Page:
The Coliboaia Cave was actually discovered around the early 1980s, but its initial explorers did not find any prehistoric paintings. In fact, the cave is quite challenging to explore since many of its galleries are permanently flooded by an underground river. However, in 2009, spelunkers from several Romanian spelunking clubs decided to explore Coliboaia utilizing diving equipment and finally located the incredible cave art. Many of the paintings can only be seen by drifting in the water and sticking one’s head above the surface. Upward of half a dozen images were discovered, including a horse, two bear heads, a bison, and two rhinoceros heads, almost 100% similar to the imagery discovered to date in Western European caves.[3]

7 Chauvet Cave—France
(30,000 to 35,000 Years Old)

The first documented figurative cave art in Europe dates back more than 30,000 years and can be found in Chauvet Cave in France. While many scientists believe that the artworks are too sophisticated for this period, over 80 radiocarbon dates were collected by 2011, with tests conducted on everything from torch tracks to paintings, bone fragments, and charcoal recovered from the cave floor. The radiocarbon records from the collected samples indicate two creation phases in Chauvet. The first was around 35,000 years ago, and the second was 30,000 years ago. Another surprising finding was that some of the artworks were continuously revised over thousands of years, which explained the superior quality of some earlier paintings.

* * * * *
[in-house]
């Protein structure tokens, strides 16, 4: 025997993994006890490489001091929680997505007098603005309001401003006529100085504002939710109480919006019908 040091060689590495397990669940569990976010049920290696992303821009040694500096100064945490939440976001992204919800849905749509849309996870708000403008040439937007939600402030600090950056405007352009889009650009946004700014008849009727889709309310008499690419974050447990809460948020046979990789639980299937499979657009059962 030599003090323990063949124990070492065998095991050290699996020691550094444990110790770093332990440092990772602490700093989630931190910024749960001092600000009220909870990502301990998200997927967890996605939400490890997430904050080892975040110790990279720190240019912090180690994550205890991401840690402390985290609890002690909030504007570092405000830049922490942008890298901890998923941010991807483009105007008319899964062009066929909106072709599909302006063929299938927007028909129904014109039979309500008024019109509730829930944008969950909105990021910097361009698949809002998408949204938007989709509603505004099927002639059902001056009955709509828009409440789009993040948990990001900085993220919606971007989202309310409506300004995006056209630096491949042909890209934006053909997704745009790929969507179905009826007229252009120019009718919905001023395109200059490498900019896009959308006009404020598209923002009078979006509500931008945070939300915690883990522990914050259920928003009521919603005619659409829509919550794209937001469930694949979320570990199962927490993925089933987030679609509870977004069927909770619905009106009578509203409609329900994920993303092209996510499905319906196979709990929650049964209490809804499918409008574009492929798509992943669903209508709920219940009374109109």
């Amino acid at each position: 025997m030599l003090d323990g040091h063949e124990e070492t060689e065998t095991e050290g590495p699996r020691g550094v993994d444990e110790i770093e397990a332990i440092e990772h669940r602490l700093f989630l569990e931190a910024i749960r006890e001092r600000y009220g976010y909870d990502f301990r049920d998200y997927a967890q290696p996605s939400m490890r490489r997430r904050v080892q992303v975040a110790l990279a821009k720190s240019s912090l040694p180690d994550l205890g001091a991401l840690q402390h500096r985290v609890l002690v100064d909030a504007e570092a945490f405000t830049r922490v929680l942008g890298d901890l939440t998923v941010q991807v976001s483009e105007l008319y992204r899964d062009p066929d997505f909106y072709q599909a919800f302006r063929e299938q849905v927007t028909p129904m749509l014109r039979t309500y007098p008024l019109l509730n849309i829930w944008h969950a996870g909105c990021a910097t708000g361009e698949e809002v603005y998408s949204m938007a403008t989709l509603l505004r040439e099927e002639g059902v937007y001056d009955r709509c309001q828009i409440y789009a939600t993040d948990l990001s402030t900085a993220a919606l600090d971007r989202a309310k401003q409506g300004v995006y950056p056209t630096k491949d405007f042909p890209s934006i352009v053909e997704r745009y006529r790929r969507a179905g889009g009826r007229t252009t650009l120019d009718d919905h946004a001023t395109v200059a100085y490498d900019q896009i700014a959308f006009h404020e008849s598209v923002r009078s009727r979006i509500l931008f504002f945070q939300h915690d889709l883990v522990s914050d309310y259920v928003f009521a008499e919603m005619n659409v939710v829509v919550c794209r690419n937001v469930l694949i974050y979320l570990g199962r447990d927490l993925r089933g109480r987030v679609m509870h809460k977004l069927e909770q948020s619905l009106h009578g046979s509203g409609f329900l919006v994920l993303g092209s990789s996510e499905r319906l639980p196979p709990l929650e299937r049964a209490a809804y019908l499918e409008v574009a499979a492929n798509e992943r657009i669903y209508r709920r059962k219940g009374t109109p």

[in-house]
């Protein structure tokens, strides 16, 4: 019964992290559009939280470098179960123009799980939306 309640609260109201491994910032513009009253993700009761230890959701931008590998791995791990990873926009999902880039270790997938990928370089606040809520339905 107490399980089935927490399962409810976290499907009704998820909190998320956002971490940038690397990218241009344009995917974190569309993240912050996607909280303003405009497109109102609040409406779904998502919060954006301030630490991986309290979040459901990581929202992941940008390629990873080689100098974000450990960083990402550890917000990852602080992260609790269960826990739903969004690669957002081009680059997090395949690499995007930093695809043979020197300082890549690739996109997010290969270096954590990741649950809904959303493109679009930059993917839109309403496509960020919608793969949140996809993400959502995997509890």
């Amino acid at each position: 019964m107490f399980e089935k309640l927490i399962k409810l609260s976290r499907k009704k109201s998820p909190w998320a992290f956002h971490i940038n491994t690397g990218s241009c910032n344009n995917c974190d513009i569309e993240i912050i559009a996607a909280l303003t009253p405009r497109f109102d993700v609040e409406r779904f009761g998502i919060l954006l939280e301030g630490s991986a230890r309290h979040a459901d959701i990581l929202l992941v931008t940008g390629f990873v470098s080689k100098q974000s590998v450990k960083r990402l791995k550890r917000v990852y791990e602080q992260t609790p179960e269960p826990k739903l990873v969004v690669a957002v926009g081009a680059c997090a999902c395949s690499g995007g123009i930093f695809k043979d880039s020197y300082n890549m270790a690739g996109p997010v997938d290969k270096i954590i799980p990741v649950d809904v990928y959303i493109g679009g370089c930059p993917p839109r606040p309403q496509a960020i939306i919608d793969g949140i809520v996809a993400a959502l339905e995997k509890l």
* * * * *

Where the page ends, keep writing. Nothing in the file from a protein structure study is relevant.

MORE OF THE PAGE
The highly diverse and significant number of animals that crisscross the internal spaces of the cave —both engraved and painted—are of such an elevated aesthetic beauty and high quality that archaeologists initially believed them to be considerably younger and in line with the prior art in caves such as that of the Lascaux Cave. Its incredible artistry and age have made us rethink the history of art and the abilities and skills of these prehistoric people. The cave was granted UNESCO World Heritage status in 2014.[4]

6 Kapova Cave—Bashkortostan, Russia